Mentoring is an excellent way to help new hires grow, learn, and embrace the organization’s culture. It can give new managers the skills they need. It can provide employees from diverse backgrounds with exposure to company leaders. It can help senior managers hired from the outside to get up to speed quickly.
In short, mentoring can benefit any employee in an organization. Here’s how to encourage mentoring in your organization, build a successful, robust mentoring program, and how mentoring programs can help hires.
An Incredibly Valuable Tool
Mentoring is an inexpensive and valuable tool at management’s disposal to accelerate the development of staff. Smart organizations realize that investing in mentoring helps their staff reach their full potential. This is especially true for organizations who are investing in employees who come from diverse backgrounds. When those employees have ongoing access to senior leaders, leaders gain a deeper understanding of the talent within the organization.
Mentoring programs can help hires by also eliminating issues before they occur. When a new leader is hired from outside the company, a mentor can help the leader to acclimate to the culture quickly and potentially prevent the resignation of a valued individual who may not feel he or she “belongs.” In addition, mentors can supplement the learning experiences of employees who work for managers that are less skilled at developing and coaching people. And a well-designed match between a high-potential employee and a mentor who excels at developing people can sustain the employee’s growth and commitment while awaiting promotion. In the current employment environment, good mentors can reduce the loss of talent to competitors.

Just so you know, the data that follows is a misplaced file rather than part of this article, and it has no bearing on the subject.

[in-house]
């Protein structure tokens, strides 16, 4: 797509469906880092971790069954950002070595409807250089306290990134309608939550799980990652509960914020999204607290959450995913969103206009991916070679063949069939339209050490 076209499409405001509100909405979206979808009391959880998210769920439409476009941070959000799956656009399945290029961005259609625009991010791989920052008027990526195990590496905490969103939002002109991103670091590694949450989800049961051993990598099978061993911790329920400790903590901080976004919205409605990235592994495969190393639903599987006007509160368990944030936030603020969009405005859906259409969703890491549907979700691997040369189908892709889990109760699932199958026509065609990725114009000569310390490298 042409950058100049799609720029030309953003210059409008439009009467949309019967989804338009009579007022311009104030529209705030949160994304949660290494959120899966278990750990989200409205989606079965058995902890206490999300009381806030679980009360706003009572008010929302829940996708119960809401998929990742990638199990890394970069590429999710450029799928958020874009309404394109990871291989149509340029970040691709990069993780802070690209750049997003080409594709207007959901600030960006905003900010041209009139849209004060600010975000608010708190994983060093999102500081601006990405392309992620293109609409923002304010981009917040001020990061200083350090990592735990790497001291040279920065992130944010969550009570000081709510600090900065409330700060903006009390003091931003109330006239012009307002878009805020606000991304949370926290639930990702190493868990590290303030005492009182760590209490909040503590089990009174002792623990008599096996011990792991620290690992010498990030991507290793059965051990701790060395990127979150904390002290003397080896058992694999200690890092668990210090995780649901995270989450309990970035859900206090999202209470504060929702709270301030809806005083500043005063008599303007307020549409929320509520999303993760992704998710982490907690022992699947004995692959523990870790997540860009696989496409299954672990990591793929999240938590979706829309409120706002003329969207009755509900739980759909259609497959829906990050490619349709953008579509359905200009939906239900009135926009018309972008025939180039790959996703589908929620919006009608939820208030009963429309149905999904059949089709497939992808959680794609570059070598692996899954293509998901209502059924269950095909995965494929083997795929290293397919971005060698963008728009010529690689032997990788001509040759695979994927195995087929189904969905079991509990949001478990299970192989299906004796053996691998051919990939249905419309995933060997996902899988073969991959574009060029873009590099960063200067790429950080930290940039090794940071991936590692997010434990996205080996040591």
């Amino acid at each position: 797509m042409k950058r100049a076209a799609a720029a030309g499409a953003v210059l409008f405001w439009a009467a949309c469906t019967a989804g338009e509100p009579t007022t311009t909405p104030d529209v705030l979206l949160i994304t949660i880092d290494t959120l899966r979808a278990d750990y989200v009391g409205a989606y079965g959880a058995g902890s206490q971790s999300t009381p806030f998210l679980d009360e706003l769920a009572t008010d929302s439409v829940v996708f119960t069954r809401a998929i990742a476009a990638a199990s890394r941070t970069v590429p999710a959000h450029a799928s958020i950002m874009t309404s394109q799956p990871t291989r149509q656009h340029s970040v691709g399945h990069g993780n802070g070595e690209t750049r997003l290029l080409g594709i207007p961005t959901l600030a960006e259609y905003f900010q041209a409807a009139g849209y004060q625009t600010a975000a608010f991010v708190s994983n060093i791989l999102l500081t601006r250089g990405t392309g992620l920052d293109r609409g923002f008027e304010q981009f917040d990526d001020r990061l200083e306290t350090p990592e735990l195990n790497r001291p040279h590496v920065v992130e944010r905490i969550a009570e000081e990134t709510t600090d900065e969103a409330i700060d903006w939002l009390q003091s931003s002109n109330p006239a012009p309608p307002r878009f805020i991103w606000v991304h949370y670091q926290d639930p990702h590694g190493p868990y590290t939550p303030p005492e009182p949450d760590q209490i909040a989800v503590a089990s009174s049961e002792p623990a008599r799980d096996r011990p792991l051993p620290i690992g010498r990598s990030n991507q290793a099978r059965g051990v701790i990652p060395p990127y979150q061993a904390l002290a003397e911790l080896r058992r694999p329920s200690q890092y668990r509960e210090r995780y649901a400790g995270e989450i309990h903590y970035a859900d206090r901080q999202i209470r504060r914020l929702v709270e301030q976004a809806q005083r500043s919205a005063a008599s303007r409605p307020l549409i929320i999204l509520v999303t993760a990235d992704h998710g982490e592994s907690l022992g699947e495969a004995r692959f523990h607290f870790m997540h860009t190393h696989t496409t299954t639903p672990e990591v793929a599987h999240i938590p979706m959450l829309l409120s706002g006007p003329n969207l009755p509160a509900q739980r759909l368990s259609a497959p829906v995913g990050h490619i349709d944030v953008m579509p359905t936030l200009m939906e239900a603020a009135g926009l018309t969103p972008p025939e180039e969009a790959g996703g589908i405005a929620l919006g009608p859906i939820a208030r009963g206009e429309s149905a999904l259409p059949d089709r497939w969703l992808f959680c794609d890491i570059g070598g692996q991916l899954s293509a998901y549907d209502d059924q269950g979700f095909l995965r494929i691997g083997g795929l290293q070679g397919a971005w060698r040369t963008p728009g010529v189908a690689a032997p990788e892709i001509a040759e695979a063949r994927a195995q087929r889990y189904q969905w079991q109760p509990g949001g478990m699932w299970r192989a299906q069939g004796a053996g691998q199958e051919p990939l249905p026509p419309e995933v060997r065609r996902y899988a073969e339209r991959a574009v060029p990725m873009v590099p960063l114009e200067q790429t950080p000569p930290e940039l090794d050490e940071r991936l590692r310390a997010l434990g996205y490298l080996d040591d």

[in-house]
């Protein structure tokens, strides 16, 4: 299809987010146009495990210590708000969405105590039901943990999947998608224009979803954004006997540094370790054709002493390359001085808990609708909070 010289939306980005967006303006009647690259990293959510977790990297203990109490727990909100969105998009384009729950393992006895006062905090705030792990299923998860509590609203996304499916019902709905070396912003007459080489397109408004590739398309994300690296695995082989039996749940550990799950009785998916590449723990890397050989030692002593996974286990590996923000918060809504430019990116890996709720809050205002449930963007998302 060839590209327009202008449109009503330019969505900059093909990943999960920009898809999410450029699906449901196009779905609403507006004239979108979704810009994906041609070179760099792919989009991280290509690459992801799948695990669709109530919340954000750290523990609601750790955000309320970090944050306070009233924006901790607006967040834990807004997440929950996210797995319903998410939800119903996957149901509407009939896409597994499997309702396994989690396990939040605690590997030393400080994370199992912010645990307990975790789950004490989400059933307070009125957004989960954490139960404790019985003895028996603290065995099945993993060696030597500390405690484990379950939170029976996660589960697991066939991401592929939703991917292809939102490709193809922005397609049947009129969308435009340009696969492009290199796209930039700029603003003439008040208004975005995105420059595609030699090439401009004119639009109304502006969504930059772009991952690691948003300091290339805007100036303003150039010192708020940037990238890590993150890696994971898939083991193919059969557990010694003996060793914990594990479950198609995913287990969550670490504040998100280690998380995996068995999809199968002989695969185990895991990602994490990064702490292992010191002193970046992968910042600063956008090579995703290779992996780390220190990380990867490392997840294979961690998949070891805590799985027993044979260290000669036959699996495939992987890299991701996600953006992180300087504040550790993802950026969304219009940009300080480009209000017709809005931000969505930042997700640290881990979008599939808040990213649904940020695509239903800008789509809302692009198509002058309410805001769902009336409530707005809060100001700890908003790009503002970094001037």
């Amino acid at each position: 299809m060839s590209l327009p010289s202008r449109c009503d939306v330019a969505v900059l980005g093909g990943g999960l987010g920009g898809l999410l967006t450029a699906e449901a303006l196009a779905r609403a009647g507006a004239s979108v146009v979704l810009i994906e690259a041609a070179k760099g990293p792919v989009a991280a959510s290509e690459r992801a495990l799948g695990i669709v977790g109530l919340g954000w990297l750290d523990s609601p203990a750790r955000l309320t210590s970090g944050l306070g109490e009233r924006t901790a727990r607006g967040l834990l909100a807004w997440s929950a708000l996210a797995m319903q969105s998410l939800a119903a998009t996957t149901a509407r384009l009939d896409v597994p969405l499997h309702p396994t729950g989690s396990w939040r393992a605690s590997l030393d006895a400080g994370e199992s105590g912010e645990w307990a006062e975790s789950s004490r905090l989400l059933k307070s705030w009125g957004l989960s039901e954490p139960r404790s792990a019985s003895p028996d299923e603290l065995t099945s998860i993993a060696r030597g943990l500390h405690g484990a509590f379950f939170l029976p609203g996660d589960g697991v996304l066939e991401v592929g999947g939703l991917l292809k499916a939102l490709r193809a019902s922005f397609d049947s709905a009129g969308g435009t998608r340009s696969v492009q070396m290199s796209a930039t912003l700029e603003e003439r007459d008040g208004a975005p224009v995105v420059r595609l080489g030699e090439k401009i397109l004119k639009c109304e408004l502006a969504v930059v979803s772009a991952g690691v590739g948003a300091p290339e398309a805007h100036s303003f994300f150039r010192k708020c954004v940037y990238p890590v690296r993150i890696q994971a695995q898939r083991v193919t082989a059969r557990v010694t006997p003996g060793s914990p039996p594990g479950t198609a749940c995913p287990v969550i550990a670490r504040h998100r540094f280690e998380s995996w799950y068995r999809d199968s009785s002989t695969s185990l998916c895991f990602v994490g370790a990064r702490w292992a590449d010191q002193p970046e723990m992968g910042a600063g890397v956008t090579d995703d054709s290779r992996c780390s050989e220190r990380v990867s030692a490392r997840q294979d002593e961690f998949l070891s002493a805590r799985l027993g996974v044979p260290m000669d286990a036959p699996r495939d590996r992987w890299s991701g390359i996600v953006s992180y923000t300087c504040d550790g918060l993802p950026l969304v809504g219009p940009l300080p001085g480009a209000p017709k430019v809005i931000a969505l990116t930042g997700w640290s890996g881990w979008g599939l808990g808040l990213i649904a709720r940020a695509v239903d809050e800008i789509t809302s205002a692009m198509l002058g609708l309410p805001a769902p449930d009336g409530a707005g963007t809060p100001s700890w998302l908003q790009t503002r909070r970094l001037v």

What Mentoring Is (and Isn’t)
Many people use the terms “mentoring,” “coaching,” and “training” interchangeably, but they’re different processes and should be treated differently. Training is used to help people develop specific job-related skills, such as how to use a specific machine or piece of software. Coaching helps employees learn the skills they need to overcome specific challenges, such as personality challenges, interpersonal challenges, or special skillsets.
Mentoring programs can help hires by providing a way for a more experienced or senior person to pass on what they’ve learned to a new hire. Much of that involves the unwritten rules of an organization: how the culture operates, how to succeed in that culture, how to connect and network within the organization and the industry. Mentoring is particularly helpful to people and groups who haven’t traditionally been embraced by corporate cultures, such as women and people of color.
Goals of Mentorship
Designing a successful mentoring program begins with a simple step: defining what you want to achieve.
While not every goal can be tied to a specific metric, certain goals—such as increasing the diversity of leadership or reducing turnover and increasing employee loyalty—have measurable metrics that mentoring can support.